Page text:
To the Point With Designer Gabriela Hearst
The Woolmark prize-winning designer talks brand integrity, the importance of sustainable fashion and her CFDA nomination.
Gabriela Hearst’s line of luxe knits, menswear-inspired pieces and cool-girl dresses offer immensely stylish design. But the fact that everything is also sustainable makes her label not only groundbreaking, but one that could help change the way we consume our clothing.
A native of Uruguay who splits her time between there and her NYC home, Hearst grew up on her family’s cattle and sheep farm, where her love of natural fabrics began. She uses fine merino wool, produced organically as per her father’s practice, in her own label. Growing up in such an idyllic setting shaped Hearst’s approach and continues to inform her work.
Her dedication to quality and craft resulted in her winning the International Woolmark prize last year. Her award-winning collection, consisting of an updated trench coat, an evening gown paired with a baseball jacket, as well as a scarf and reversible puffer vest and cycling trousers, will be available at The Room at Hudson’s Bay in mid-July 2017.
Here she talks to The Point about the current state of fashion, eco-friendly clothing and why she wants to win a CFDA award this coming June.
Your pieces are both classic and super stylish. Where do you draw inspiration from? And who do you see as the Gabriela Hearst woman?
I draw inspiration from several places—sometimes watching a movie, reading a book. I am really inspired by Egypt—I am reading a lot about Egypt. And I want to understand about culture in general. I started meditating a year ago, I meditate every day. I was on a run of 163 days in a row until the MET Gala—I couldn’t meditate that day. Some times these concepts just pop up while I am meditating. Before I go to bed I get very visual images of garments, or pieces, or colours, and I write them down so I don’t forget. Also, the rustic side of living in a rural area growing up and then being in one of the biggest metropolis’… that bipolarism combined together.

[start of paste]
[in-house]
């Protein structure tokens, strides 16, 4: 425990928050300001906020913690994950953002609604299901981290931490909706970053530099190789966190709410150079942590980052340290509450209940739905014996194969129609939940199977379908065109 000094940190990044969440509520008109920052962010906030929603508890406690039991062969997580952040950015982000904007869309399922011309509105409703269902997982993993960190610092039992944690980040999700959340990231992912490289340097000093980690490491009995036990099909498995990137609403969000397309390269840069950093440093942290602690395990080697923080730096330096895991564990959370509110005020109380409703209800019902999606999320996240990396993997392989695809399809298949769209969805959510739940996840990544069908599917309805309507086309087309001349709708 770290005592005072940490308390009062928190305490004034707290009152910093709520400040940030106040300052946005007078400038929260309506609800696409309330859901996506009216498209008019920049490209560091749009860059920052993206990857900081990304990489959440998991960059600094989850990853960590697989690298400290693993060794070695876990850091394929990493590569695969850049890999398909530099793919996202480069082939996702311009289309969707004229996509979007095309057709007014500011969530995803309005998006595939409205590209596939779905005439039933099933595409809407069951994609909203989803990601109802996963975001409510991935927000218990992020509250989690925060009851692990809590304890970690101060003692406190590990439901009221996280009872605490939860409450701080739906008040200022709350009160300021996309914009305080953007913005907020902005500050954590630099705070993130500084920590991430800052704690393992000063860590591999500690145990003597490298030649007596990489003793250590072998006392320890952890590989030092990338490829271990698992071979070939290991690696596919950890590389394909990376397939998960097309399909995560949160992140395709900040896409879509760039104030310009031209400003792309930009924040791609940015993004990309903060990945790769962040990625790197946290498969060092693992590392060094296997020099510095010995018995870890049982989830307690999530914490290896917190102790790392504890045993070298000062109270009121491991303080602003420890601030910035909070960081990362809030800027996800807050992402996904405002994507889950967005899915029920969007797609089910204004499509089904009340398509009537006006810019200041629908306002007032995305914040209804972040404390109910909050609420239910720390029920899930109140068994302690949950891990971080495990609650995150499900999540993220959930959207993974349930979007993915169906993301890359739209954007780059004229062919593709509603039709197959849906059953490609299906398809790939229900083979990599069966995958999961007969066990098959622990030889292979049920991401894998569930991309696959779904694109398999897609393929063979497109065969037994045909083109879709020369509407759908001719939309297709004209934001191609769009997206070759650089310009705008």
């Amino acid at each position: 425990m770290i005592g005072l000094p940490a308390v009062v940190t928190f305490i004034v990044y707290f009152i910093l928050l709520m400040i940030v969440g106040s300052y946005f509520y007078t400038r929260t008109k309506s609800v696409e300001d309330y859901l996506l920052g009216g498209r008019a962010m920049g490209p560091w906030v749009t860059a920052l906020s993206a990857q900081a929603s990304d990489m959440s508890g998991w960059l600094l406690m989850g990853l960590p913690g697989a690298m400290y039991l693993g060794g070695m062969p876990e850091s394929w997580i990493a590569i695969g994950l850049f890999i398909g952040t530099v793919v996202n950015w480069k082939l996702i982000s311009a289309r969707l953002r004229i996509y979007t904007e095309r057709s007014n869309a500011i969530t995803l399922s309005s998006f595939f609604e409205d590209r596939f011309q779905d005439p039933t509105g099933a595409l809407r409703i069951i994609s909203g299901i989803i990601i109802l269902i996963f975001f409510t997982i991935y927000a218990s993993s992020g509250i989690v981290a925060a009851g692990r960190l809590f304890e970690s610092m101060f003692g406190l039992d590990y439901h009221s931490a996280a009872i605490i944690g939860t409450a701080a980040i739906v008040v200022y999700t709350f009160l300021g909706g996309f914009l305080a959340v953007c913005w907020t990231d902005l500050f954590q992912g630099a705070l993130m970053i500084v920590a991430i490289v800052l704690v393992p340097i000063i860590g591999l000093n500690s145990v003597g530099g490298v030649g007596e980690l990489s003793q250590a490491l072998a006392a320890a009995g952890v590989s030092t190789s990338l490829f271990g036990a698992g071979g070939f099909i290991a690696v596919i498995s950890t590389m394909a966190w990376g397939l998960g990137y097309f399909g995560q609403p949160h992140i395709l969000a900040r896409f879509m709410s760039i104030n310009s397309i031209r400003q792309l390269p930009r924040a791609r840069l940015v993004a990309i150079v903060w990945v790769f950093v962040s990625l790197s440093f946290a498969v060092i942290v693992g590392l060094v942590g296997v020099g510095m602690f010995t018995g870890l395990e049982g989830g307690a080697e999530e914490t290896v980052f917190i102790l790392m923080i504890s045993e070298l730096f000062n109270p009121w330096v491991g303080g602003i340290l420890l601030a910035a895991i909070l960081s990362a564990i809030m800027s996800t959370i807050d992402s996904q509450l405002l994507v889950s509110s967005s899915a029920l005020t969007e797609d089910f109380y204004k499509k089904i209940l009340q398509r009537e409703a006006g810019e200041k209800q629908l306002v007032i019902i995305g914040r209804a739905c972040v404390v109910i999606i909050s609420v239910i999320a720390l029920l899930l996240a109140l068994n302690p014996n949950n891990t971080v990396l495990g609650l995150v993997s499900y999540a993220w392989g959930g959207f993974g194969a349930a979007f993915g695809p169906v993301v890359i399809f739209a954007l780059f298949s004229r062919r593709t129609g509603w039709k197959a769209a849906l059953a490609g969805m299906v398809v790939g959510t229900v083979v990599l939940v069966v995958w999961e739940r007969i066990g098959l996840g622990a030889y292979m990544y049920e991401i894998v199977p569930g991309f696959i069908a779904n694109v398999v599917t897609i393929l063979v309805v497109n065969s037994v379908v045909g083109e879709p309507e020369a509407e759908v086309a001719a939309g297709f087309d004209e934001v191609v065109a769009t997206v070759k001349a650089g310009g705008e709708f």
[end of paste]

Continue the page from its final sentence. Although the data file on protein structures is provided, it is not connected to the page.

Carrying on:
My role models are women who put their intelligence and their capacities in the service of others. There are a tremendous amount of women that I admire and respect and sometimes I am lucky enough to dress them. But it’s a woman who knows a bit about herself and she travels and she knows quality. She is concerned about the environment. And it’s a woman of action, that’s how I visualize her. She’s a woman on the go.
You took home the Woolmark Prize and are nominated for an emerging designer award at this year’s CFDA awards.
And I really want to win, too.
How do these awards affect your business? Do they guide you in anyway? It must be reassuring that you are on the right track.
It brings awareness to and validates the brand. It also show that you can trust this brand. They’re great morale for the team and they are an honour. And they are amazing goals. But, you know, I have one day to celebrate and then it’s back to work. I hope it does go our way for the CFDAs. Most people will say “It’s ok, it’s an honour.” I’m like, “No, I wanna win.” I actually asked myself, do you want to win for an ego trip? No, I want to win because I think it would be really good for our business. We will do really good things with it. After the elections in the U.S., I want to bring attention to things that need attention, like Planned Parenthood, like refugees. We are lucky that we are independent and we can voice our opinions. We don’t report to a board, so we can talk to things that we care about.
Why do you think sustainability is having such a moment right now in fashion?
Sustainability shouldn’t be a moment. Sustainability is a daily practice. I realized that every garment that we wear comes wrapped in plastic. It started to freak me out. I found through a contact, it’s called Tipa, which is a biodegradable, completely compostable film that looks like plastic. It’s from an Israeli woman who has developed it for the past six years. She’s a software engineer and she put it into the market and we’re starting the process of implementing it into our company. If you compost it with your vegetables and fruits, it will disappear in 24 weeks. While a plastic bag takes 500 years. It’s a no-brainer. I am a sixth generation rancher, and we believe that you always build something that you can leave to your children. Are we really going to leave our children with less than what we had?
We are all still figuring out what sustainability means to fashion. Do you think working sustainably will push your brand forward?
It’s not a marketing tool. It’s a pillar of my brand. It’s as important to me as using a mill that I know is passionate about quality. And knowing that the factory that I use in Italy is owned by a woman. The factory employs incredible people. It’s a must. I believe that you can do luxury without being wasteful.
Who is inspiring you in sustainability and beyond?
I was always inspired by Stella McCartney. She’s a vegetarian, she doesn’t use leather and she has her own values that you may or may not agree with. But she stuck to it, and she made a successful business out of it. That is something to admire.
Where do you see the label going for 2018?
For spring 2018—which we’ve already sketched, but haven’t started working on the materials for—I was inspired by men of style. I don’t know if I am doing it because I have been so focused on women that now I need to study men to understand us better. Contemporary men have a limited way of expressing themselves in a way. Like Fred Astaire, a silk handkerchief as a belt. These little styling tricks they do to differentiate themselves can be very attractive.
Photography by David Pike.